Where does math end?

I was offered to sell my Russian site for 45.000 rubles. This prompted me to a very interesting question: "Where does mathematics end?". And here's my answer: "Math ends where money begins". Try any mathematical theory to apply to money and you will learn a lot of interesting things about this theory.

I love math trolling. The sentence contained the phrase: "The price may be revised upwards". My response was: "$45.000 Price may be revised down". From the point of view of mathematics, the equality 45.000=45.000 is beyond doubt. As soon as I add different units of money to this equality, it disappears.

Where does math end? Mathematics For Blondes.
Where does math end?

We use numbers to measure money. Numbers are written on coins and banknotes. Have you heard of banknote or a coin with the number "zero"? Zero is not a number. The more I study this question, the more I am convinced of the correctness of my statement.

Zero dollars. Mathematics For Blondes.
Zero dollars

I'm not even talking about the minus sign on money. Through the prism of money, I considered set theory. The result is very interesting.


Why is the sine of 30 degrees equal to half one?

The answer to the question "why is the sine of 30 degrees equal to half one?" can be searched in the history of mathematics. These are ancient Mesopotamia, ancient Greece and other ancient civilizations. I am not an expert in this area. Obviously, knowledge has evolved from simpler to more complex. I will show you the most obvious answer to this question as I see it.

Equilateral triangle

Equilateral triangle. The side is equal to one.  Mathematics For Blondes.
Equilateral triangle

I have drawn an equilateral triangle with sides equal to one. I so want. The sum of the angles of a triangle is 180 degrees. An equilateral triangle has three 60 degree angles. I don't know trigonometry yet.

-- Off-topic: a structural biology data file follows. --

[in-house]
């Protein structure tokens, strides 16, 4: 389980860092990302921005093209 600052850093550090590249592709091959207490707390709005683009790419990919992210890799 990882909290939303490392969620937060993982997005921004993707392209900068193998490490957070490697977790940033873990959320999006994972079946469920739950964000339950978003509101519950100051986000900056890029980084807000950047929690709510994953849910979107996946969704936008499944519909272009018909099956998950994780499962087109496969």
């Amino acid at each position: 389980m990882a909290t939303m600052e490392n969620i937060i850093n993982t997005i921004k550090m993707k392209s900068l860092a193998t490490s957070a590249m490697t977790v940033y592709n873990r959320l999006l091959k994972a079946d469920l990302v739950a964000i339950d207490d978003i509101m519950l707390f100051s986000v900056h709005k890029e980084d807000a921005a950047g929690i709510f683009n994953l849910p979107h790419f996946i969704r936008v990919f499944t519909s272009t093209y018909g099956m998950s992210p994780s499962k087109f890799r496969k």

Height of an equilateral triangle

Height of an equilateral triangle. Mathematics For Blondes.
Height of an equilateral triangle

I drew the height in an equilateral triangle. The height is always perpendicular to the base of the triangle. If the height is drawn through the vertex of such a triangle, it will divide it into two equal right-angled triangles. This is always the case in isosceles triangles. An equilateral triangle is a special case of an isosceles triangle, in which the base is equal to the sides.

What happened as a result? The height divided the angle at the apex into two equal angles 60=30+30, it divided the base into two equal segments 1=(1/2)+(1/2). I still haven't heard anything about trigonometric functions.

Sine 30 degrees

After that, someone came up with trigonometric functions. I was told that the sine of an angle in a right triangle is the ratio of the opposite leg to the hypotenuse. How do I find the sine value for a 30 degree angle? I just flip the picture 90 degrees and remove all unnecessary.

Sine 30 degrees. Mathematics For Blondes.
Sine 30 degrees

The hypotenuse is equal to one. Any number divided by one does not change. So the length of the opposite leg in my triangle is equal to the sine of the angle of 30 degrees, that is, 1/2.

Cosine 30 degrees

The cosine of 30 degrees I can easily find from the Pythagorean theorem. We take the Pythagorean theorem in our hands and count.

Cosine 30 degrees. Mathematics For Blondes.
Cosine 30 degrees

The cosine of 30 degrees turned out to be equal to the square root of three, divided by two.

Here's how easy it is to calculate. No tables needed.